Two 17th Century Paintings Looted by Nazis Are Donated to the Louvre by Jewish Heirs

Two 17th century paintings were recently donated to the Louvre Museum in Paris after experts identified the descendants of the original owner.

Floris van Schooten’s Still-Life with Ham and Peter Binoit’s Food, Fruit and Glass on a Table had been part of the Louvre’s Nordic collection for several decades and held under the “National Museum Recuperation” programme for stolen works whose owners are unknown, according to France 24. The two paintings had also been on display at the institution since the 1950s.

In 1944, the two paintings were looted by Nazis from a mansion in central Paris owned by Mathilde Javal. After the end of World War II, Javal had officially requested the restitution of her family’s works of art. According to the Louvre museum, evidence of Javal’s request was found in a letter, but the paintings could not be returned due to lack of information about their rightful ownership. The museum also said errors for Javal’s name and their address also added confusion.

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After the the van Schooten and Binoit paintings were returned to 48 descendants of Javal, many of the rights holders, as well as their children and grandchildren, gathered at the museum on June 4 before the opening of a public exhibition detailing the family’s experience under the Nazis.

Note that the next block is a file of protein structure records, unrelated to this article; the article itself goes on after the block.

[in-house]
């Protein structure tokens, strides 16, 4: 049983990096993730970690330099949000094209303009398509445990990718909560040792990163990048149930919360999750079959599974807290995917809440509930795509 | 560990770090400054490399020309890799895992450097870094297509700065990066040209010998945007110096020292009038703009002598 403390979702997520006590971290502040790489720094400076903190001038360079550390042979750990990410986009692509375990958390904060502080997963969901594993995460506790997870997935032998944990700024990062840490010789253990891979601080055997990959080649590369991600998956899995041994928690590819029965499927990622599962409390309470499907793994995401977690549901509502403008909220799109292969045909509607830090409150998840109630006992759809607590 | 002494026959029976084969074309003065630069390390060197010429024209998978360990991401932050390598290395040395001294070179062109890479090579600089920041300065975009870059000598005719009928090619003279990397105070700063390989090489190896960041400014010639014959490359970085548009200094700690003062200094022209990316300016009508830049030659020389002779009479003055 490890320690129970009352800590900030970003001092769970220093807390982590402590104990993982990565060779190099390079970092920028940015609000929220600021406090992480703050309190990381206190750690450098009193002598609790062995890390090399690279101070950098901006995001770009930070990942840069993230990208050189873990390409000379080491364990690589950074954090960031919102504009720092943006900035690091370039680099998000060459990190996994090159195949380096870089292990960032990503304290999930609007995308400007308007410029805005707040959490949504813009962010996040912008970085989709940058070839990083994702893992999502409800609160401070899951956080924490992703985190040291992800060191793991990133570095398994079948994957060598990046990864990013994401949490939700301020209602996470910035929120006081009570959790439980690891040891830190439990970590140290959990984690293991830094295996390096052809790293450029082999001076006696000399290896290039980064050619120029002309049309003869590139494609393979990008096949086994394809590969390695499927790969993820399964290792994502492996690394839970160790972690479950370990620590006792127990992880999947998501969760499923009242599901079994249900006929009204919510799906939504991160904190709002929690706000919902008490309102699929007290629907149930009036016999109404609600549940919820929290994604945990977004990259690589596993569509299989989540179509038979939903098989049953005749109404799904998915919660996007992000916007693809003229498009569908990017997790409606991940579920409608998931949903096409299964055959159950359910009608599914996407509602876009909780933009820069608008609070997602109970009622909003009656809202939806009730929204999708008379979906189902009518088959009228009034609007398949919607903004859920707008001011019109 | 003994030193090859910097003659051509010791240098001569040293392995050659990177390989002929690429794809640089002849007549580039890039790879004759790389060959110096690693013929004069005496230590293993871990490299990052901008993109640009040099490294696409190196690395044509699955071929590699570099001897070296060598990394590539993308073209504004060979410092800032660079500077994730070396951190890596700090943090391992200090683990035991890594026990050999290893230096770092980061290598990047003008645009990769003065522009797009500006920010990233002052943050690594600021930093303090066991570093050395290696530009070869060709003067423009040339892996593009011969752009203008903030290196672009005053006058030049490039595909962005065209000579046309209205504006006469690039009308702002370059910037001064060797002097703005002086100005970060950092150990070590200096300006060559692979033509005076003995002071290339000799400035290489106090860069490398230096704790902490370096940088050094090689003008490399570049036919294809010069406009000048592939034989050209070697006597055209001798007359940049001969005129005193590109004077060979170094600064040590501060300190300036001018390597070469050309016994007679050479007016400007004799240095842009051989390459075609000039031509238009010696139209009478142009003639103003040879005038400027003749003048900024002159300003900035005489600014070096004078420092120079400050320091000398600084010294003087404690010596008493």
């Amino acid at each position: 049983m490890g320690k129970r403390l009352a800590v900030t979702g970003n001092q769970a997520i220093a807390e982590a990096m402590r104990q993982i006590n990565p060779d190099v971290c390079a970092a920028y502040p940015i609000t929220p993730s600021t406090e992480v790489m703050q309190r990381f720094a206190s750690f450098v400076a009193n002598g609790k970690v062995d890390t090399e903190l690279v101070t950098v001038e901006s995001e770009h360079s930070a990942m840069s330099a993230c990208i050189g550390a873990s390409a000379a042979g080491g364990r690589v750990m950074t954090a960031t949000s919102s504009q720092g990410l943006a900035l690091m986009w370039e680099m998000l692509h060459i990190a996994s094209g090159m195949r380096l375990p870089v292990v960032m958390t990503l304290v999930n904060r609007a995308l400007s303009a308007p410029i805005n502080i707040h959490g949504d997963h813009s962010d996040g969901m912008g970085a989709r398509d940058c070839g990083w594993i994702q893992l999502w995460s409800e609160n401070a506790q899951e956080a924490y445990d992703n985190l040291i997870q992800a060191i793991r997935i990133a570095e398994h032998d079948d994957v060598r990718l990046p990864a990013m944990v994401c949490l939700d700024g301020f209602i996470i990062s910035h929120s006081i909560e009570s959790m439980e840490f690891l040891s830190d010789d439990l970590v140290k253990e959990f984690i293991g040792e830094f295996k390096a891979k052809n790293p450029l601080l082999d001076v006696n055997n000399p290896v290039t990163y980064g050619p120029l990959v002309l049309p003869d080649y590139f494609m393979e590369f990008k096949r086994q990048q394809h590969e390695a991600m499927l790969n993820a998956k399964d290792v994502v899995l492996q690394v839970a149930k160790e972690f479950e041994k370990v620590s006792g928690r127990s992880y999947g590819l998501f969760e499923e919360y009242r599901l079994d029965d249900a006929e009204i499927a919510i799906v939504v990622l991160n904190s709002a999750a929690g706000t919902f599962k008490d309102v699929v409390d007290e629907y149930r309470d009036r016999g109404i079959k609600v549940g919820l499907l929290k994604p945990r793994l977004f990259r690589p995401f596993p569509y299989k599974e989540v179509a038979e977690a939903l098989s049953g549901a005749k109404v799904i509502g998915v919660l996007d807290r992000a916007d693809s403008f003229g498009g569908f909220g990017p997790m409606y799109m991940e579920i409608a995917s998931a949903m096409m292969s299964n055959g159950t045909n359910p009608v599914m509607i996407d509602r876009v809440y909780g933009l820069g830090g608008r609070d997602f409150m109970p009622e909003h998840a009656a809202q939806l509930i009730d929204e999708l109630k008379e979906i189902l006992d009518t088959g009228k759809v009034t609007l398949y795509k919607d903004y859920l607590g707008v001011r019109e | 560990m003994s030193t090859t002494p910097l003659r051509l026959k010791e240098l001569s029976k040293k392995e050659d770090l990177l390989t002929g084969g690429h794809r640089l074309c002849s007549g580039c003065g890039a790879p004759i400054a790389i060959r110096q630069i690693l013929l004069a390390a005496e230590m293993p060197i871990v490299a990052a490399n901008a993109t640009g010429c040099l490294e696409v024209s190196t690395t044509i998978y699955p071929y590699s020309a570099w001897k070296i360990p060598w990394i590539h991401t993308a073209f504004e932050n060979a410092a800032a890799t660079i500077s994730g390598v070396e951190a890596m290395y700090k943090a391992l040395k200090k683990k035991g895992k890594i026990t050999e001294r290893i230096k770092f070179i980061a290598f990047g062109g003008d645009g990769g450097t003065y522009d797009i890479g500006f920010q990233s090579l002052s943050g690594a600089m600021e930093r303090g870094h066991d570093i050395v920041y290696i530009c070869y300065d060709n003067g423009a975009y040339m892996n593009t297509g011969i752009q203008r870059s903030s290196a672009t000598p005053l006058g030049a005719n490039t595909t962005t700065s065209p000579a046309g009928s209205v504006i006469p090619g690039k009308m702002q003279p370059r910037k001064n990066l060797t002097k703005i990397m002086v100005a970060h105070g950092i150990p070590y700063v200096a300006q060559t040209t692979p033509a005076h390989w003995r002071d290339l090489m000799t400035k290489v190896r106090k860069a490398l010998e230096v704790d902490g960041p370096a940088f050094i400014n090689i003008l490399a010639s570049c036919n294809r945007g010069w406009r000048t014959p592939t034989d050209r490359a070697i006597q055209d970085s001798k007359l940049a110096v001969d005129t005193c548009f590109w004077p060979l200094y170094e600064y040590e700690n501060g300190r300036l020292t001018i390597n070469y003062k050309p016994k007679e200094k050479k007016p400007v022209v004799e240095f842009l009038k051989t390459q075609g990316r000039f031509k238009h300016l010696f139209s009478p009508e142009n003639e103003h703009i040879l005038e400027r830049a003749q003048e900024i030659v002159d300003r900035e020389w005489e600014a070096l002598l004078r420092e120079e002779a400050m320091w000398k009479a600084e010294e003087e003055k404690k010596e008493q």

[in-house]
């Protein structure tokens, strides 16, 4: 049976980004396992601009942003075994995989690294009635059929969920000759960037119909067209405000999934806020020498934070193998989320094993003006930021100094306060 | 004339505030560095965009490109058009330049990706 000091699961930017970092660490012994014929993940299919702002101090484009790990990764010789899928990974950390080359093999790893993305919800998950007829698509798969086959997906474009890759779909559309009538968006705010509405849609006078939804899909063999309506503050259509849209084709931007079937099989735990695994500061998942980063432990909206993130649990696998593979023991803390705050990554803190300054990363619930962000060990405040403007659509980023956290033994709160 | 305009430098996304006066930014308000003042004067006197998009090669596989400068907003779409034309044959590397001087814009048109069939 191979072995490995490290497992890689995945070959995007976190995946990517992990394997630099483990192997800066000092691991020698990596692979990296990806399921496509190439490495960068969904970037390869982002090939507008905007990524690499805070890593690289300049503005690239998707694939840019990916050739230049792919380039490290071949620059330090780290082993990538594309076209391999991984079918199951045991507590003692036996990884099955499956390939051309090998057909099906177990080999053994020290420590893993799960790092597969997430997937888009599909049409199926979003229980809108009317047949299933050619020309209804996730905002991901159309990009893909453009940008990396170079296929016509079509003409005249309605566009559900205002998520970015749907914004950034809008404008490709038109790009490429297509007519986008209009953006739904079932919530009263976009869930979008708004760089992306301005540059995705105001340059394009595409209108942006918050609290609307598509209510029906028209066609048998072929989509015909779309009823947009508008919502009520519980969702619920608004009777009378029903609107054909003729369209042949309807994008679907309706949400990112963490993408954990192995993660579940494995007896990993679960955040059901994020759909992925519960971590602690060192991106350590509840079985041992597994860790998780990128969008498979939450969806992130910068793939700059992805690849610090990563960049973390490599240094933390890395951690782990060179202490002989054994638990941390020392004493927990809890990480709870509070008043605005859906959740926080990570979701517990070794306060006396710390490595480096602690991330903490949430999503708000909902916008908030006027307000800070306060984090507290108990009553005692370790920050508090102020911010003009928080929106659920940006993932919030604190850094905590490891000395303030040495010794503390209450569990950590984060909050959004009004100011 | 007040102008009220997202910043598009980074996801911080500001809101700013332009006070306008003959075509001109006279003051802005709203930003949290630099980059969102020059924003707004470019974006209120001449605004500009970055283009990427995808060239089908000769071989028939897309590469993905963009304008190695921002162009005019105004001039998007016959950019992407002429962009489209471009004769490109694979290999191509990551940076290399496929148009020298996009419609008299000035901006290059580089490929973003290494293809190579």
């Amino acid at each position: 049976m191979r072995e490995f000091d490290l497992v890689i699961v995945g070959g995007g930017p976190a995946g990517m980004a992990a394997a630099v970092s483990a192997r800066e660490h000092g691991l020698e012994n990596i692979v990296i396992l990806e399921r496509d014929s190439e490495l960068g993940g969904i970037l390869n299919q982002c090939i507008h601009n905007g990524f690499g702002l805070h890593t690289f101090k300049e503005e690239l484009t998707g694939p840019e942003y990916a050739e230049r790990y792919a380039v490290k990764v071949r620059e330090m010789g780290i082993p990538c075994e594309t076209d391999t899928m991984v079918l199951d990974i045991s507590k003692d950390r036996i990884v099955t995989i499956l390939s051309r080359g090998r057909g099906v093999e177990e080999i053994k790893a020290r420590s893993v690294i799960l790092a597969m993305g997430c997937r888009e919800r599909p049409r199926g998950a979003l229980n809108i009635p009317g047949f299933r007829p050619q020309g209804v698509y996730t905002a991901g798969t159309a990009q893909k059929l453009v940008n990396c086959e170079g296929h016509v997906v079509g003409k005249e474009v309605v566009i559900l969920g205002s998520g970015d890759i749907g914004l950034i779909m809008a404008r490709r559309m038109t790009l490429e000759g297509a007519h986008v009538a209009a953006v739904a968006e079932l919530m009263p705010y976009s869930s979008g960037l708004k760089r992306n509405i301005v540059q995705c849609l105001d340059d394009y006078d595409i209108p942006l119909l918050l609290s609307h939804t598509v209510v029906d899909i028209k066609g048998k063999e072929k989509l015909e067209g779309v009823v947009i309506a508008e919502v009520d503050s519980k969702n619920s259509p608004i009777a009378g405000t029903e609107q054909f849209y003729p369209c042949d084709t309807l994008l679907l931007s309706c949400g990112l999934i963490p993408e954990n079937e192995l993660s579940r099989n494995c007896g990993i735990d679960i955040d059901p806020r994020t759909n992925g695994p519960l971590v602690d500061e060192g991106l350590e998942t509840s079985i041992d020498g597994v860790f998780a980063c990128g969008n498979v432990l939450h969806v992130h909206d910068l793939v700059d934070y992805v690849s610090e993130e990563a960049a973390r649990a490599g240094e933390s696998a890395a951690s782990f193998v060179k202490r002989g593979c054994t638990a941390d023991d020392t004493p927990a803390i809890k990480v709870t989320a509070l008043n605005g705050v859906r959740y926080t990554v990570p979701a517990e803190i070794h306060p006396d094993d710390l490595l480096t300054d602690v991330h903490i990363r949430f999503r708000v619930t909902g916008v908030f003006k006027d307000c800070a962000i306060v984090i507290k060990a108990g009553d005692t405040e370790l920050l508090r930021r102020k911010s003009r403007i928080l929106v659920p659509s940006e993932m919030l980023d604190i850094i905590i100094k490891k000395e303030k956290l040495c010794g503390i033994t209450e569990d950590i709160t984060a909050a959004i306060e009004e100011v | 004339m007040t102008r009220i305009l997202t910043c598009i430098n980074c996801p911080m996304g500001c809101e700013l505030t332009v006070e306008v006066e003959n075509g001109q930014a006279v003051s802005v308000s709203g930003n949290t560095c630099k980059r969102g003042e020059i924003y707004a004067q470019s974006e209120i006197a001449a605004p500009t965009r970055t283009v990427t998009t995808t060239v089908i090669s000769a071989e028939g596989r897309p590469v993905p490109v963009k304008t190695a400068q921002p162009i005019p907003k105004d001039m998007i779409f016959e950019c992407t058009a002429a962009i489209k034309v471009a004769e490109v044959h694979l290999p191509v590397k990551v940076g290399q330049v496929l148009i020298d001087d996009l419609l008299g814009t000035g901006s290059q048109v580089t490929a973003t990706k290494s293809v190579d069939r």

The research necessary to identify the descendants of the rightful owners of six works from the National Museum Recuperation programme, including the paintings by van Schooten and Binoit, was done through a 2015 agreement made by the French ministry of culture and a national organization of genealogy professionals. The research work was done free of charge, according to Le Figaro, which first reported the news.

The Louvre has 1,610 works in its National Museum Recuperation programme, including 791 paintings. They are part of the legacy of approximately 100,000 items that were looted in France mainly from Jewish families during the Second World War. After the war’s conclusion, approximately 60,000 items were returned to the country, with 45,000 returned to their owners. The majority of the 15,000 remaining items, were sold by the state, with national museums like the Louvre trusted with custody of 2,200.

Louvre director Laurence Des Cars told the AFP the case was “a commitment to transmitting memory and a constant reminder to action”.

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